A table full of moreish flavours for friends and family to tuck into.
One gorgeous spring Sunday we all decided to jump in the car and head north to investigate a recent addition to the cafe/dining scene. Having small children means this does not happen as often as I would like. The options are to rope in loving grandparents who already do more than their fair share of babysitting or try to convince "always too busy" uncles. Or to source out the places that are happy to have children roaming free.
This was such a place so there was plenty of room for running and chasing the dog but more importantly we could concentrate on the delicious food and wine. Everything on the menu sounded appealing but it was the way the food was served which most impressed. Interesting flavours on small plates designed to share. Six were ordered and the eating was unhurried and leisurely which got me thinking about the style of today's food.
As the weather warms it seems an ideal time to invite friends over and sharing small plates of delectable food seems much more preferable than planning a picnic or a barbecue.
After all, we have all of summer to enjoy those.
Creating these dishes gives an opportunity to discover new ingredients and ways of combining them, plus gain pleasure from styling the food in such a way to leave your guests delighted.
Goat's cheese made into fritters is crispy and melting but when the flavour of orange is added, then the soft dates and toasted almonds create a surprising centre, the flavours are lifted out of the ordinary. Look for a chevre instead of a feta because the cheese will be soft and creamy.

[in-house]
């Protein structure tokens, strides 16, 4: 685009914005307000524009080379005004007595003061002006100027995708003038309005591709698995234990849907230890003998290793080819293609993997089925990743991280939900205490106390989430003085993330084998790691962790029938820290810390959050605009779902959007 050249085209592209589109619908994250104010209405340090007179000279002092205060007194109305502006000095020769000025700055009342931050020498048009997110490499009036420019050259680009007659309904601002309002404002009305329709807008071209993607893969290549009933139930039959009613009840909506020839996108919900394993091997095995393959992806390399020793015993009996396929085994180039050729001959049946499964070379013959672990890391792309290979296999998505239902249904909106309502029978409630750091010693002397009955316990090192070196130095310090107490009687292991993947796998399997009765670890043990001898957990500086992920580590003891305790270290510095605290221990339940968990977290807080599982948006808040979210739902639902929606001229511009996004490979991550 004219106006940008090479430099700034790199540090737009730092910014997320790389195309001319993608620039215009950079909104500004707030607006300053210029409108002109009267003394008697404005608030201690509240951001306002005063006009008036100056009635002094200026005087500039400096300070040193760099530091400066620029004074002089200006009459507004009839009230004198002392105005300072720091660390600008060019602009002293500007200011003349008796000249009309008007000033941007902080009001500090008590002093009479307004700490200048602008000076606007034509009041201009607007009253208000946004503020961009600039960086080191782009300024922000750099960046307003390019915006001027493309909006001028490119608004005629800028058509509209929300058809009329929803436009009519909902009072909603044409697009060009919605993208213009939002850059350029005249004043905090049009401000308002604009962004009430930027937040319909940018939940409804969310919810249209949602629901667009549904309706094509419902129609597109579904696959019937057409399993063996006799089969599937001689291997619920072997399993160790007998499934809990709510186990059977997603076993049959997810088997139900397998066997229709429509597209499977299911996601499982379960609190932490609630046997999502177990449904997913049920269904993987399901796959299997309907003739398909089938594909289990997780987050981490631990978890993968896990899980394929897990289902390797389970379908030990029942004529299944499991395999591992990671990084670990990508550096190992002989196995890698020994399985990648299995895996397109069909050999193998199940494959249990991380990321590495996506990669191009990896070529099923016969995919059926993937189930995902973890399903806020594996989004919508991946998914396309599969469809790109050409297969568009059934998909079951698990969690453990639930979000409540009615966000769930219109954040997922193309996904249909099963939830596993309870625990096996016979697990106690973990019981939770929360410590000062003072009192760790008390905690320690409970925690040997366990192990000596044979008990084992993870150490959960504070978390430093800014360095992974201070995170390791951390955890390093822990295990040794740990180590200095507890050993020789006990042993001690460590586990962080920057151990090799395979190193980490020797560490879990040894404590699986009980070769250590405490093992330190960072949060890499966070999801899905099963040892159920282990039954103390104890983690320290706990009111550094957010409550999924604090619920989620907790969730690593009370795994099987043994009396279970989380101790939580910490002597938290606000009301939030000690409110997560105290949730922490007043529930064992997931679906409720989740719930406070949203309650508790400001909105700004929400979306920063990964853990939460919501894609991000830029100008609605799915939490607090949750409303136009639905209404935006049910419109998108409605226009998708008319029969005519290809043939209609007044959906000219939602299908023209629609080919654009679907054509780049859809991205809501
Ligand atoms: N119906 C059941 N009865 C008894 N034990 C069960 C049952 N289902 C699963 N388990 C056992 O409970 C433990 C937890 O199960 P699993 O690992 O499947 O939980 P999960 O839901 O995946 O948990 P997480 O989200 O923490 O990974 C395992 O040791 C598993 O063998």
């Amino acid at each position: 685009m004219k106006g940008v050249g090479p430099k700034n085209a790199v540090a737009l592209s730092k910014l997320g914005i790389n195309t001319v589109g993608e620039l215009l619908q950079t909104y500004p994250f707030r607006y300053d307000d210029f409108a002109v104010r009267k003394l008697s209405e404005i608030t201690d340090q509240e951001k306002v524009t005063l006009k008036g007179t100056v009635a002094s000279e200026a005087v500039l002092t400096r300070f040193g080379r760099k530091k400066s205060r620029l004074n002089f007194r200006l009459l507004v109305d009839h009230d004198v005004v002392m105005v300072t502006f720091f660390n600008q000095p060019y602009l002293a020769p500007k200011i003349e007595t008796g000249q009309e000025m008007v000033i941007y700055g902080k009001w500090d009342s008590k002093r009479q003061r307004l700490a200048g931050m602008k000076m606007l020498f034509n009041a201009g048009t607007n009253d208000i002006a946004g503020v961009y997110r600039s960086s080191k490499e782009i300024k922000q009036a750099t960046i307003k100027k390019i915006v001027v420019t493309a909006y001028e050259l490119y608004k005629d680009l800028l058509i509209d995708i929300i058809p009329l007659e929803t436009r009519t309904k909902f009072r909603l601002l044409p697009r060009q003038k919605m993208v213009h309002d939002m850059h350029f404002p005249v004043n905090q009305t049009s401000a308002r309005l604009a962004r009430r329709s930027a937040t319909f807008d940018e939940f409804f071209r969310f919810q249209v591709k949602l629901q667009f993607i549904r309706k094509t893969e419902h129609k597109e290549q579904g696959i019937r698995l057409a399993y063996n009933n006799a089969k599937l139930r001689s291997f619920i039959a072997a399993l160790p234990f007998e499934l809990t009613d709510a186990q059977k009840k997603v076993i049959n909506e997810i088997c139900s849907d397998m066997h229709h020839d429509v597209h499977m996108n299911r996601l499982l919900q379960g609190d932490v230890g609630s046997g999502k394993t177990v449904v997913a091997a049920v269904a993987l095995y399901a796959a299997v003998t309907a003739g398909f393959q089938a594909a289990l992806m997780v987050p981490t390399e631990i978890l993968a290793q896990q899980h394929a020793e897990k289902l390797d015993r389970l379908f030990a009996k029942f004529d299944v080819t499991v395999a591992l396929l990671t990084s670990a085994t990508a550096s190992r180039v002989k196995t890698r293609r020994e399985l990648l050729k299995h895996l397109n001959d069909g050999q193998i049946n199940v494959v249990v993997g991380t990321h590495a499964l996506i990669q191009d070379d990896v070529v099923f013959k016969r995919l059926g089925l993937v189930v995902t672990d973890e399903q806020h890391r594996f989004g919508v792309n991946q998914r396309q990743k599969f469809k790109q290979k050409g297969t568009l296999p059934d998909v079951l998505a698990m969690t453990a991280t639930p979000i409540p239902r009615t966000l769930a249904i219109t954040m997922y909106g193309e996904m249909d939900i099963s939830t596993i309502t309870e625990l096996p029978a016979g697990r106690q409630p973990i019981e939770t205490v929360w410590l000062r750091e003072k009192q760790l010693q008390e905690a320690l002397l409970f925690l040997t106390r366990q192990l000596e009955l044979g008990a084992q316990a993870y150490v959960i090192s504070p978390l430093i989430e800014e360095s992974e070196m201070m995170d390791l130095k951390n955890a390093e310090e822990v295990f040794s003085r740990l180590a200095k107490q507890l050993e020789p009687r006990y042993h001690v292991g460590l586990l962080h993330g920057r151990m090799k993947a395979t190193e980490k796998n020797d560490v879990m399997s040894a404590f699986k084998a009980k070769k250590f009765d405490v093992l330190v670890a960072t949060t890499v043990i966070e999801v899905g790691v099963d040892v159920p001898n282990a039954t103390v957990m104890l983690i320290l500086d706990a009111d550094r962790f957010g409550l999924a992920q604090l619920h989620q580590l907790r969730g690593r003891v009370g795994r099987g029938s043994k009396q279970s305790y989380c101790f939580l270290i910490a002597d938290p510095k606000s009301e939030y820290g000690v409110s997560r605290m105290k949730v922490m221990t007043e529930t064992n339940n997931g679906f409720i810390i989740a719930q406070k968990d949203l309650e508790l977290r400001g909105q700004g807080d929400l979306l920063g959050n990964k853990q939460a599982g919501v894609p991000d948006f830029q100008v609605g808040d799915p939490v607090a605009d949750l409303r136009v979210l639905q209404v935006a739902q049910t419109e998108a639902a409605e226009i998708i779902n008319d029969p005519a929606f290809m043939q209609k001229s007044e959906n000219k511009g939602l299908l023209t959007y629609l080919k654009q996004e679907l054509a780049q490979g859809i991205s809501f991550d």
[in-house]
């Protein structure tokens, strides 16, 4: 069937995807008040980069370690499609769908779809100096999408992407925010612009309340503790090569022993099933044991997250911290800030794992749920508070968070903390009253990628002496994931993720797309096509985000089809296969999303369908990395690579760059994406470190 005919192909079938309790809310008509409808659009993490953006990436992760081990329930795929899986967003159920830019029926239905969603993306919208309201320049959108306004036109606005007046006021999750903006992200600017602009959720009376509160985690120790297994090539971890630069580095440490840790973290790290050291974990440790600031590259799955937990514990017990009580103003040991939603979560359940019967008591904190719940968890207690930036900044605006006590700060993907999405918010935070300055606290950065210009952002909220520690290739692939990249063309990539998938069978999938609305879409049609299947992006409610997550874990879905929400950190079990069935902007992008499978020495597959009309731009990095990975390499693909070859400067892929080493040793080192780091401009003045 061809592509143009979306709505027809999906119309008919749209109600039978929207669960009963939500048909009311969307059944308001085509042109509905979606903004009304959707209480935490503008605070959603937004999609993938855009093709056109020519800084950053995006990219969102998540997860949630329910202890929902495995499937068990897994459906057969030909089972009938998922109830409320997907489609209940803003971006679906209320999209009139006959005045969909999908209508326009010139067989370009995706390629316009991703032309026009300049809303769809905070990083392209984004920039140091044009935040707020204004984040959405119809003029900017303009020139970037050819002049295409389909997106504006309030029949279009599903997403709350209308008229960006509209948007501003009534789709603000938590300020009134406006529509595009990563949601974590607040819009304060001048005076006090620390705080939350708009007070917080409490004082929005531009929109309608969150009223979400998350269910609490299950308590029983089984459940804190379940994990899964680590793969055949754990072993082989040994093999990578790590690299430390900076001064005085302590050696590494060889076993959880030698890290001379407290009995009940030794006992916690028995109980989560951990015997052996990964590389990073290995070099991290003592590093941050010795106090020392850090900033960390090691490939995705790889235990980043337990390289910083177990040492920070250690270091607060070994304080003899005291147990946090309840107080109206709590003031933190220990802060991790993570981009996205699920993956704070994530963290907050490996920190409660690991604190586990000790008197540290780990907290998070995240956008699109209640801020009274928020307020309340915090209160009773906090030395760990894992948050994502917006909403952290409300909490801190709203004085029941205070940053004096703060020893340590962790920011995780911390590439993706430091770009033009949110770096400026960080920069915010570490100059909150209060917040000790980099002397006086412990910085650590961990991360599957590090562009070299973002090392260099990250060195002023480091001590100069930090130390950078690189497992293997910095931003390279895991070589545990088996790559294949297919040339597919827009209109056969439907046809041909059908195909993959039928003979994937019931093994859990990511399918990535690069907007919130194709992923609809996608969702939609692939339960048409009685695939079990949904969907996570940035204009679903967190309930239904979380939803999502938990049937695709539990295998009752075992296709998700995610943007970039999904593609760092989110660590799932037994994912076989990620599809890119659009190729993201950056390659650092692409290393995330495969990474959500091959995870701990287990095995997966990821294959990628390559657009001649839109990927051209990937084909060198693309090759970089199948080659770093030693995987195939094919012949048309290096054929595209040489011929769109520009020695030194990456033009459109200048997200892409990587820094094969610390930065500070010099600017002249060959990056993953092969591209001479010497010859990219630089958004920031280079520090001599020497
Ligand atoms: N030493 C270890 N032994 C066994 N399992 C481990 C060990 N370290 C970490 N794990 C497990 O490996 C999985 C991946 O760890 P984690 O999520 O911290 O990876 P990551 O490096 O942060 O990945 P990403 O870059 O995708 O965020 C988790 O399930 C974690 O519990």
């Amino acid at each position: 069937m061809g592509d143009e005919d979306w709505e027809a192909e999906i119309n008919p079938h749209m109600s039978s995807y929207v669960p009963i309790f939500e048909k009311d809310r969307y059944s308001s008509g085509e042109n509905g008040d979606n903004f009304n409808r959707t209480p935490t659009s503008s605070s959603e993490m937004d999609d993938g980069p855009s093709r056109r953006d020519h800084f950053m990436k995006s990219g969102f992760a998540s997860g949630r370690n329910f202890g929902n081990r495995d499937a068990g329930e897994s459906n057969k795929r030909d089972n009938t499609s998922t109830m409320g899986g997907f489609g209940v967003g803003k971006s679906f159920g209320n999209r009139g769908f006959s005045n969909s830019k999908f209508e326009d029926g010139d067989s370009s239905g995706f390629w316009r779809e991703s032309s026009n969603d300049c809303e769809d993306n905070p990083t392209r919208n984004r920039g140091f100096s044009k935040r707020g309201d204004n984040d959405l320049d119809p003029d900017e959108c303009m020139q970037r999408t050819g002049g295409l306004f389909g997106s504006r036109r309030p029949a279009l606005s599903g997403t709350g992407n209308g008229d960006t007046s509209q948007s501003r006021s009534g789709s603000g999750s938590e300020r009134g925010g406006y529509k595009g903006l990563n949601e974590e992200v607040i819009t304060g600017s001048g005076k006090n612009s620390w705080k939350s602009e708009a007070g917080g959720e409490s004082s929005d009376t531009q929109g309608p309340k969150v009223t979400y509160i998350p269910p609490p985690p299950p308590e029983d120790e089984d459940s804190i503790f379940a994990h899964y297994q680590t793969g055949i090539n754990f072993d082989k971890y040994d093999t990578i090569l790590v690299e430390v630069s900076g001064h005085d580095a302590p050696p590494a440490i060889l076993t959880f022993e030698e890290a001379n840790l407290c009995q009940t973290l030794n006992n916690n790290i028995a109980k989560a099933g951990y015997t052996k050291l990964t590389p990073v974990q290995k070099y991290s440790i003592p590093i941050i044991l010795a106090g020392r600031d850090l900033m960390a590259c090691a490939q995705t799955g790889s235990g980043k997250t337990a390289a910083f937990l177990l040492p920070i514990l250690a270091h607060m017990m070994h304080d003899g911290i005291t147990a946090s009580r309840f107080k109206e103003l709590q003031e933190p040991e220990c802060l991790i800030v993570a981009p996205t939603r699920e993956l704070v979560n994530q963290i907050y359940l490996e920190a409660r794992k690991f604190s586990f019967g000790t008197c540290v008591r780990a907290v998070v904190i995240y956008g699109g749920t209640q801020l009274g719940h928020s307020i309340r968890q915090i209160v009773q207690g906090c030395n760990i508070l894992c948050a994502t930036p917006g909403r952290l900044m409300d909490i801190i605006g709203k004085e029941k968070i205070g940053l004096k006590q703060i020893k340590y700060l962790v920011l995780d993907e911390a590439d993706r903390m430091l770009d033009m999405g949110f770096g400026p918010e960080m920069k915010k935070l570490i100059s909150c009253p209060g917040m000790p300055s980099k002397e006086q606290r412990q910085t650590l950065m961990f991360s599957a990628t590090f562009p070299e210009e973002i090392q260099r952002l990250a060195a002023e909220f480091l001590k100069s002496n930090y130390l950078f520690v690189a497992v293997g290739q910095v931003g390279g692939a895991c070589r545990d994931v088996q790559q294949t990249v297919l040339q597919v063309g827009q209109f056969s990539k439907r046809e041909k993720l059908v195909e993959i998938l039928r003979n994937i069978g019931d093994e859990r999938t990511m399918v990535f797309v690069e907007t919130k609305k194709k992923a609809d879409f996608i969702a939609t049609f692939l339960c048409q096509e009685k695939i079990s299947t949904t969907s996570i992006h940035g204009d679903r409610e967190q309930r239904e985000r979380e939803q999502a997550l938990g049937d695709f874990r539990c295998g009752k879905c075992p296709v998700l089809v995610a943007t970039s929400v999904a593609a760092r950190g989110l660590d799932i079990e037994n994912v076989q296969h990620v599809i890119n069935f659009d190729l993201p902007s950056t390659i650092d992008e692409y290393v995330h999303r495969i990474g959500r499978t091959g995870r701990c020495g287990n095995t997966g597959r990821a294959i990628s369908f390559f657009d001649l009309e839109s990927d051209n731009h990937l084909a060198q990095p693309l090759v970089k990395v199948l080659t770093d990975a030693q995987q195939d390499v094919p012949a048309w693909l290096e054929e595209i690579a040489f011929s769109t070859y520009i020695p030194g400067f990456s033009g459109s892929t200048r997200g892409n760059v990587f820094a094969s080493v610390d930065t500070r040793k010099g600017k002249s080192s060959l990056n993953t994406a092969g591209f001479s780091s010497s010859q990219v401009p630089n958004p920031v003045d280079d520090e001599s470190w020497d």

A frittata is so simple to make and can be served all puffed and golden, straight from the oven in a gorgeous cast iron fry pan, delivered to the table on a wooden board, then turned out or sliced into wedges and served with a relish and a few salad greens. Frittata is always a glamorous way to use up leftovers, but make sure you elevate it even more with a few special ingredients like the creme fraiche, good quality parmesan and jalapenos as I have used today.
Welsh rarebit is a classic supper dish and a bit like a flash scrambled eggs with the added sophisticated flavours of good mustard, ale, Worcestershire sauce and aged cheddar cheese, served on crusty toasted rye bread. This dish also works well served on smaller pieces of toast and then served on smaller plates so your guests can all enjoy a taste without the dish being the entire meal.
Panko crumbs are available at most gourmet food stores and supermarkets. They are a larger crumb, so result in a more delicate crust. Use whichever smoked fish for the frittata you prefer - I tend to go for kahawai but I suggest choosing whichever looks the freshest.